Purchase this movie - maybe more will be made.

Frederick Simpson
Superb movie with a superb message
. | California | 01/10/2009
(5 out of 5 stars)

"These days with MMA, cage fighters and a plethora of action flicks ~ one would believe the purpose of Karate is to beat up people and be a great fighter. Many believe to achieve "black belt" is the goal. Nothing could be farther from the truth. The true spirit of karate is respect and discipline ~ and those of us who have been trained in a real Dojo already know this.

This exceptional movie shows the paths of two practitioners. One who believes being the best fighter is all that matters. The other chooses to follow the true path where one disciplines their spirit, their body, and realize it is their constant when all else has failed, passed on, or changed.

The actors did an exceptional job in their presentation of Goju-Ryu Karate Kata's and a glimpse of the training it entails. The filming was well done in beautiful settings and the story line was very good (not great ~ but very good).

It was such a departure from the typical films where the actor beats everyone up, gets revenge, and every fight scene consists of four hundred strikes, kicks and flying leaps which is all myth and far from reality.

Again, the message was key to my personal enjoyment of this film. One who strives to achieve black belt, or already has ~ will enjoy this film as it embodies the true spirit of Karate."
Real Karate in a great karate movie
Mathew C. Matson | Texas United States | 12/20/2008
(5 out of 5 stars)

"Kuro Obi (Black Belt) takes place in 1930's Japan, during a time of political turmoil. In this movie the military is taking over dojo to set up training facilities for the expansion of the army for the up coming war. The central conflict is between the 2 top students of Eiken Shibahara. After their Sensei dies a wounded student named Choei, played by Yuji Suzuki, a shodan in karate, is in charge of determining who shall inherit Sensei' kuro obi (black Belt) and the style. 1 Student Giryu, played by Akihito Yaji a 5th in Goju Ryu, wants to follow his Sensei instructions to the letter and not fight anyone. The other student Taikan, plaied by Tatsuya Naka a 6th dan JKA, wants to fight everyone to prove his worth and in the process kills them so they avoid the humiliation of suffering a loss. The movie asks the question if karate is only for defense and one cannot attack then why train punches and kicks at all? And if there is a time, when is the right time to stand up and use those punches and kicks. In the end both men come to the conclusion that their path was flawed and somewhere in the middle would have been a better choice for both of them. There is a lot of story in this film and the fight scenes are short but exhilarating. The fight scenes are not fancy, flashy, or too unrealistic like most kung fu movies. There are some similarities to a few of the Kihon Gumite, Sanbon Gumite and Tanto Dori of Wado ryu in the movie. Also they perform recognizable kata. The karate in this movie is definatley real. This is the best karate movie that I have ever seen.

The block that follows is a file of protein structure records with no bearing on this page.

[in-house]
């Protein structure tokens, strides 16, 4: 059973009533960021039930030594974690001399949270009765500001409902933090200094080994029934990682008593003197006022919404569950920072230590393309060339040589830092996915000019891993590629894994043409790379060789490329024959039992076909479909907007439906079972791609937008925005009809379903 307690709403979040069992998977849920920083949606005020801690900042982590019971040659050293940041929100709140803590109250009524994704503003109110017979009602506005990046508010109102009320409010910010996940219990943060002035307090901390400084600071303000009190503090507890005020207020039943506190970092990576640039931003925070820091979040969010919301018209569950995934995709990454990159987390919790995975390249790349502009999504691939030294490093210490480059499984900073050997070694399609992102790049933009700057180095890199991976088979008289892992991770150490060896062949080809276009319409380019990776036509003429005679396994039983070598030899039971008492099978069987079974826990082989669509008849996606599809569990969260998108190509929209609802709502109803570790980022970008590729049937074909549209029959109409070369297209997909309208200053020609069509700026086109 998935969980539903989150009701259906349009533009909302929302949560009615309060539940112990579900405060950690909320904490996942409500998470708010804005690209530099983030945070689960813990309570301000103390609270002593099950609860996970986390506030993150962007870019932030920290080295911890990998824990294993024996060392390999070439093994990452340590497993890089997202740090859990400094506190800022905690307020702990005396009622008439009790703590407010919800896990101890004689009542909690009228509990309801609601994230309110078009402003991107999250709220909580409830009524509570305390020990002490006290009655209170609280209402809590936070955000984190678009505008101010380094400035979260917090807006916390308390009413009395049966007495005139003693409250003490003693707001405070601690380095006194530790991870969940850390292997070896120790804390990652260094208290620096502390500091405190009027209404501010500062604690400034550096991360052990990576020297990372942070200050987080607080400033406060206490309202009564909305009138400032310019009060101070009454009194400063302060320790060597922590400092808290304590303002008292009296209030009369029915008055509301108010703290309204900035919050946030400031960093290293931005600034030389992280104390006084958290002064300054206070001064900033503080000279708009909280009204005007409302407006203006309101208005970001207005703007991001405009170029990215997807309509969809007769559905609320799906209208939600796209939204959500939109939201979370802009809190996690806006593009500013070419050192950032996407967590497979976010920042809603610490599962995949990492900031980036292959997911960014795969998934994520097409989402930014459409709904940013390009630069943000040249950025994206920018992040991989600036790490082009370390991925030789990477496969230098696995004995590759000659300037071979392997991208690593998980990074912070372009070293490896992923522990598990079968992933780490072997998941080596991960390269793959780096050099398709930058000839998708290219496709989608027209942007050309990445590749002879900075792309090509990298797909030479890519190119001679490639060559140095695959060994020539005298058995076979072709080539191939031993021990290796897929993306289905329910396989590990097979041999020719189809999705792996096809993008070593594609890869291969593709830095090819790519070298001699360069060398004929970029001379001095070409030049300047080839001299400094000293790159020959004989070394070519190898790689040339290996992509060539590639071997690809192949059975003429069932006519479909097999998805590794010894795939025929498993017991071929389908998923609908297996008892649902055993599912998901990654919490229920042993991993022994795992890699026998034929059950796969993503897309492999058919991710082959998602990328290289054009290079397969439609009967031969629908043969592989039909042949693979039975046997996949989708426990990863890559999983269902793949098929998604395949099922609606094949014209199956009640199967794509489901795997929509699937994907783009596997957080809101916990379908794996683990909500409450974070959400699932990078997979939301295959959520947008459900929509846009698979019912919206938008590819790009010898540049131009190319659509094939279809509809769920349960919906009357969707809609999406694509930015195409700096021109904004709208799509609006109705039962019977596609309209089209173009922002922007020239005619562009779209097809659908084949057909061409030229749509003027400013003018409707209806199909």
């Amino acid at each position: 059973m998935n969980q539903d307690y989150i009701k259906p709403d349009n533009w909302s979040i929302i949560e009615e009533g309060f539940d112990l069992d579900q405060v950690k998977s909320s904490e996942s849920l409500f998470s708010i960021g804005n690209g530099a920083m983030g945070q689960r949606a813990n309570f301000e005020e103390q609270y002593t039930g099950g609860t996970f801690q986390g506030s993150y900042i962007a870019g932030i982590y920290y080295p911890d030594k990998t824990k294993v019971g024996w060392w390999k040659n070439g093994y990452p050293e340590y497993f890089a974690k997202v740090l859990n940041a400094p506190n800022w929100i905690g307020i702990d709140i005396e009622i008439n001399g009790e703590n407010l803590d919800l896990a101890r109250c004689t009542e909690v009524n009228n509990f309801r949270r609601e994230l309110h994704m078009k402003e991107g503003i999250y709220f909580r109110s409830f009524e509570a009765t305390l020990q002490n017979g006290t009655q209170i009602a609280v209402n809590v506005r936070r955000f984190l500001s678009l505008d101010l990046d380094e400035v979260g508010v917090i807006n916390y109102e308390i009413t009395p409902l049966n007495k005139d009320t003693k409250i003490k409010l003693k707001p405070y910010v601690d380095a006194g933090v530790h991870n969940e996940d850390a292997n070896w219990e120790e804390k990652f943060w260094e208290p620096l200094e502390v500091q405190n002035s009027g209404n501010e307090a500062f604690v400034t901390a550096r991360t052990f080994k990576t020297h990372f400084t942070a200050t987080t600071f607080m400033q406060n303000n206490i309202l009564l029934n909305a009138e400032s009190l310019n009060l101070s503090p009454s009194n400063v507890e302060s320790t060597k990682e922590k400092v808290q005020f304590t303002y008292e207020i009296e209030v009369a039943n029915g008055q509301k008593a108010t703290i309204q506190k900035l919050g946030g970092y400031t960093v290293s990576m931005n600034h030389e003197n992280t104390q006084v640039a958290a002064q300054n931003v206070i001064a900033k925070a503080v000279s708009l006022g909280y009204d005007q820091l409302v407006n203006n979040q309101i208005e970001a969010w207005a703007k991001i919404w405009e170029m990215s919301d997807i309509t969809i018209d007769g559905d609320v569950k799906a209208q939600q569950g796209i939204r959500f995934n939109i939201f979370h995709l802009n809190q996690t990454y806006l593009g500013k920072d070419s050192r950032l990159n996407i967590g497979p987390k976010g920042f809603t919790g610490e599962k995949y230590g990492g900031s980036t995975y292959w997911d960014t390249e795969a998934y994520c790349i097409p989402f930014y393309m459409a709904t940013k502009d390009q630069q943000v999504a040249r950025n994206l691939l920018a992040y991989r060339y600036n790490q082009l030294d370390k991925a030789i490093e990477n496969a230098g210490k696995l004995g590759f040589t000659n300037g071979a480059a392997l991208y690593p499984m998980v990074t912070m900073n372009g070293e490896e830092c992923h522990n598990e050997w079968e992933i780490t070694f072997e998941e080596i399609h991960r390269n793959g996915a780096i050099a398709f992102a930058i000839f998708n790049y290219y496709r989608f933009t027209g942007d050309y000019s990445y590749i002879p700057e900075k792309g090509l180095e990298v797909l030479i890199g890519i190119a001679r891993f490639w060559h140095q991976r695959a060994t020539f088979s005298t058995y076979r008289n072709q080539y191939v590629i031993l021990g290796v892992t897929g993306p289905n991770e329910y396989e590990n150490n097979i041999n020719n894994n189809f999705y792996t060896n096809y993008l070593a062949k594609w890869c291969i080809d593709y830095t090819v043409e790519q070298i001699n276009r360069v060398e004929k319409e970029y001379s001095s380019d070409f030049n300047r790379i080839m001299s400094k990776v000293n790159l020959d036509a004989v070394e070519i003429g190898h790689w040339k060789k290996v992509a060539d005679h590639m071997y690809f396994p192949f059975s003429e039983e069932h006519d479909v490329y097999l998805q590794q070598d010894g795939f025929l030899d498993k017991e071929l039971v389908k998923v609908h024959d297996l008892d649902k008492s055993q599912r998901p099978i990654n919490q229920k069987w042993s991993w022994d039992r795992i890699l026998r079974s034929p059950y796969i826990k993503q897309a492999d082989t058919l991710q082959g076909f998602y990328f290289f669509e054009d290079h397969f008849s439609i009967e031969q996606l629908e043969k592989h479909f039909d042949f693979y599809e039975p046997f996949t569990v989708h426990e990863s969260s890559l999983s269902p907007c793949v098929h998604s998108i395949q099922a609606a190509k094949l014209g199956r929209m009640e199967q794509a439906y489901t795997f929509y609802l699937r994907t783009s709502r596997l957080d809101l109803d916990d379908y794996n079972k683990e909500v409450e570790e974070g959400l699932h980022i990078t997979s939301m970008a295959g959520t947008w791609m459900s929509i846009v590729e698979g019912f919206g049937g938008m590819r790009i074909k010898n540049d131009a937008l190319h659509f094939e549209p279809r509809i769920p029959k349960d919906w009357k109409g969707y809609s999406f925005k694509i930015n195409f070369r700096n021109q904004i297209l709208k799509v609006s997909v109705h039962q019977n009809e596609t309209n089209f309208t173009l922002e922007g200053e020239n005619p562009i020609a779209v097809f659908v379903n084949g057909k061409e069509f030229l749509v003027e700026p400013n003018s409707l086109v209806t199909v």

There have been 2 releases of this DVD that can be played in North America. One is a region free DVD and the other is a region 1 DVD put out by Media Blasters. The region free DVD came out in September and sells for $30. The Region 1 Came out in October and sells for under $20. The Media blasters DVD for under $20 has a more accurate translation."